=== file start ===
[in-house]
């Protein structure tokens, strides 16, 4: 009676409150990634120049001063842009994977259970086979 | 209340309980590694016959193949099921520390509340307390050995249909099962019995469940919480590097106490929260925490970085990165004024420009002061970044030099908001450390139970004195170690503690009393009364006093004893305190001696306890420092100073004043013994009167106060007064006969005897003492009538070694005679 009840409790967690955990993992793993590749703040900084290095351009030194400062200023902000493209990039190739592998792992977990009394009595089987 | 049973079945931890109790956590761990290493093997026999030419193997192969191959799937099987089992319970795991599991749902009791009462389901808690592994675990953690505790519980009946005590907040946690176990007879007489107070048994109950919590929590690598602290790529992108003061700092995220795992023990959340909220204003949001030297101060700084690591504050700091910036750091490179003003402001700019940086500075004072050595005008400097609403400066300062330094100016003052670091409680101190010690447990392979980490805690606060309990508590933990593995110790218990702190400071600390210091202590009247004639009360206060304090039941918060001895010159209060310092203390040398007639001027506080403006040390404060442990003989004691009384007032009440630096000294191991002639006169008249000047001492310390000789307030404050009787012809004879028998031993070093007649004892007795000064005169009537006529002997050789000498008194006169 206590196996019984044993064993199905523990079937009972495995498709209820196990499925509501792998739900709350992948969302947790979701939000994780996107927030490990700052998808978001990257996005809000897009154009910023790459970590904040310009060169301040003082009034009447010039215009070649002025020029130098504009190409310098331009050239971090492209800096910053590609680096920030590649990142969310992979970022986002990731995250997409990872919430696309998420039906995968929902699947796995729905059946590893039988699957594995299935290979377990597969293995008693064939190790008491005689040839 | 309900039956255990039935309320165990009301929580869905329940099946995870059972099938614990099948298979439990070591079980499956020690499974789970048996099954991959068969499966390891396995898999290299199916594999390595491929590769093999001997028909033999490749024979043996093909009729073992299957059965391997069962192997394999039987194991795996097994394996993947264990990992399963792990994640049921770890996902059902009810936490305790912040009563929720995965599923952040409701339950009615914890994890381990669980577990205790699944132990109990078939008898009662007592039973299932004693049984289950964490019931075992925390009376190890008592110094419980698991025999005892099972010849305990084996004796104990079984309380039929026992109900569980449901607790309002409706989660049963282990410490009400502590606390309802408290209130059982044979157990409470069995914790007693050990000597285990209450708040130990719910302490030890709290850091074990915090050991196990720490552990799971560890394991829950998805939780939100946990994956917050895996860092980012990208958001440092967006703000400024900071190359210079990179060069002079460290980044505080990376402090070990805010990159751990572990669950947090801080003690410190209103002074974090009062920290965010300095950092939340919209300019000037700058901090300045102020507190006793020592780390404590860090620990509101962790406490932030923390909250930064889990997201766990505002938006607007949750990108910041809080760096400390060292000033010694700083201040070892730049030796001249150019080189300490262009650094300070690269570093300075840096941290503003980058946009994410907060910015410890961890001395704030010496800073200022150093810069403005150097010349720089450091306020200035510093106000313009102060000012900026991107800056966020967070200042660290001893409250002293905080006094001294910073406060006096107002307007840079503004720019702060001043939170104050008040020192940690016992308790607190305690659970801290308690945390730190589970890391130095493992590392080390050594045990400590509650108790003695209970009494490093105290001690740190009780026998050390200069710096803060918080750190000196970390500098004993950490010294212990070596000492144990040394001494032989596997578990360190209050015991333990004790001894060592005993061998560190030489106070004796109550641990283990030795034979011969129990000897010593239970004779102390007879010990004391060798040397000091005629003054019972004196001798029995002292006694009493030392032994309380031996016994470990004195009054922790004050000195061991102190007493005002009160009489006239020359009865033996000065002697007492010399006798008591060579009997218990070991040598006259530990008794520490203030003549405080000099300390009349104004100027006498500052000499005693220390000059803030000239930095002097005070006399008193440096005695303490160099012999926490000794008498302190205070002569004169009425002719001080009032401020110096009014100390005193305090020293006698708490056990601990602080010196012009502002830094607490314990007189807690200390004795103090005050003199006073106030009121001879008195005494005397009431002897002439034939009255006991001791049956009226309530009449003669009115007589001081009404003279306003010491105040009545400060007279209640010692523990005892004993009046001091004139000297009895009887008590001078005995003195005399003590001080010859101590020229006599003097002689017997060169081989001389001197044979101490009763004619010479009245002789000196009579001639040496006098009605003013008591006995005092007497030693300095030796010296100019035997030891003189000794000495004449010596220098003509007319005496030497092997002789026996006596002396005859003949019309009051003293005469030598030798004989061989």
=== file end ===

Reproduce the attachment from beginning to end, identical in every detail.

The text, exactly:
[in-house]
């Protein structure tokens, strides 16, 4: 009676409150990634120049001063842009994977259970086979 | 209340309980590694016959193949099921520390509340307390050995249909099962019995469940919480590097106490929260925490970085990165004024420009002061970044030099908001450390139970004195170690503690009393009364006093004893305190001696306890420092100073004043013994009167106060007064006969005897003492009538070694005679 009840409790967690955990993992793993590749703040900084290095351009030194400062200023902000493209990039190739592998792992977990009394009595089987 | 049973079945931890109790956590761990290493093997026999030419193997192969191959799937099987089992319970795991599991749902009791009462389901808690592994675990953690505790519980009946005590907040946690176990007879007489107070048994109950919590929590690598602290790529992108003061700092995220795992023990959340909220204003949001030297101060700084690591504050700091910036750091490179003003402001700019940086500075004072050595005008400097609403400066300062330094100016003052670091409680101190010690447990392979980490805690606060309990508590933990593995110790218990702190400071600390210091202590009247004639009360206060304090039941918060001895010159209060310092203390040398007639001027506080403006040390404060442990003989004691009384007032009440630096000294191991002639006169008249000047001492310390000789307030404050009787012809004879028998031993070093007649004892007795000064005169009537006529002997050789000498008194006169 206590196996019984044993064993199905523990079937009972495995498709209820196990499925509501792998739900709350992948969302947790979701939000994780996107927030490990700052998808978001990257996005809000897009154009910023790459970590904040310009060169301040003082009034009447010039215009070649002025020029130098504009190409310098331009050239971090492209800096910053590609680096920030590649990142969310992979970022986002990731995250997409990872919430696309998420039906995968929902699947796995729905059946590893039988699957594995299935290979377990597969293995008693064939190790008491005689040839 | 309900039956255990039935309320165990009301929580869905329940099946995870059972099938614990099948298979439990070591079980499956020690499974789970048996099954991959068969499966390891396995898999290299199916594999390595491929590769093999001997028909033999490749024979043996093909009729073992299957059965391997069962192997394999039987194991795996097994394996993947264990990992399963792990994640049921770890996902059902009810936490305790912040009563929720995965599923952040409701339950009615914890994890381990669980577990205790699944132990109990078939008898009662007592039973299932004693049984289950964490019931075992925390009376190890008592110094419980698991025999005892099972010849305990084996004796104990079984309380039929026992109900569980449901607790309002409706989660049963282990410490009400502590606390309802408290209130059982044979157990409470069995914790007693050990000597285990209450708040130990719910302490030890709290850091074990915090050991196990720490552990799971560890394991829950998805939780939100946990994956917050895996860092980012990208958001440092967006703000400024900071190359210079990179060069002079460290980044505080990376402090070990805010990159751990572990669950947090801080003690410190209103002074974090009062920290965010300095950092939340919209300019000037700058901090300045102020507190006793020592780390404590860090620990509101962790406490932030923390909250930064889990997201766990505002938006607007949750990108910041809080760096400390060292000033010694700083201040070892730049030796001249150019080189300490262009650094300070690269570093300075840096941290503003980058946009994410907060910015410890961890001395704030010496800073200022150093810069403005150097010349720089450091306020200035510093106000313009102060000012900026991107800056966020967070200042660290001893409250002293905080006094001294910073406060006096107002307007840079503004720019702060001043939170104050008040020192940690016992308790607190305690659970801290308690945390730190589970890391130095493992590392080390050594045990400590509650108790003695209970009494490093105290001690740190009780026998050390200069710096803060918080750190000196970390500098004993950490010294212990070596000492144990040394001494032989596997578990360190209050015991333990004790001894060592005993061998560190030489106070004796109550641990283990030795034979011969129990000897010593239970004779102390007879010990004391060798040397000091005629003054019972004196001798029995002292006694009493030392032994309380031996016994470990004195009054922790004050000195061991102190007493005002009160009489006239020359009865033996000065002697007492010399006798008591060579009997218990070991040598006259530990008794520490203030003549405080000099300390009349104004100027006498500052000499005693220390000059803030000239930095002097005070006399008193440096005695303490160099012999926490000794008498302190205070002569004169009425002719001080009032401020110096009014100390005193305090020293006698708490056990601990602080010196012009502002830094607490314990007189807690200390004795103090005050003199006073106030009121001879008195005494005397009431002897002439034939009255006991001791049956009226309530009449003669009115007589001081009404003279306003010491105040009545400060007279209640010692523990005892004993009046001091004139000297009895009887008590001078005995003195005399003590001080010859101590020229006599003097002689017997060169081989001389001197044979101490009763004619010479009245002789000196009579001639040496006098009605003013008591006995005092007497030693300095030796010296100019035997030891003189000794000495004449010596220098003509007319005496030497092997002789026996006596002396005859003949019309009051003293005469030598030798004989061989």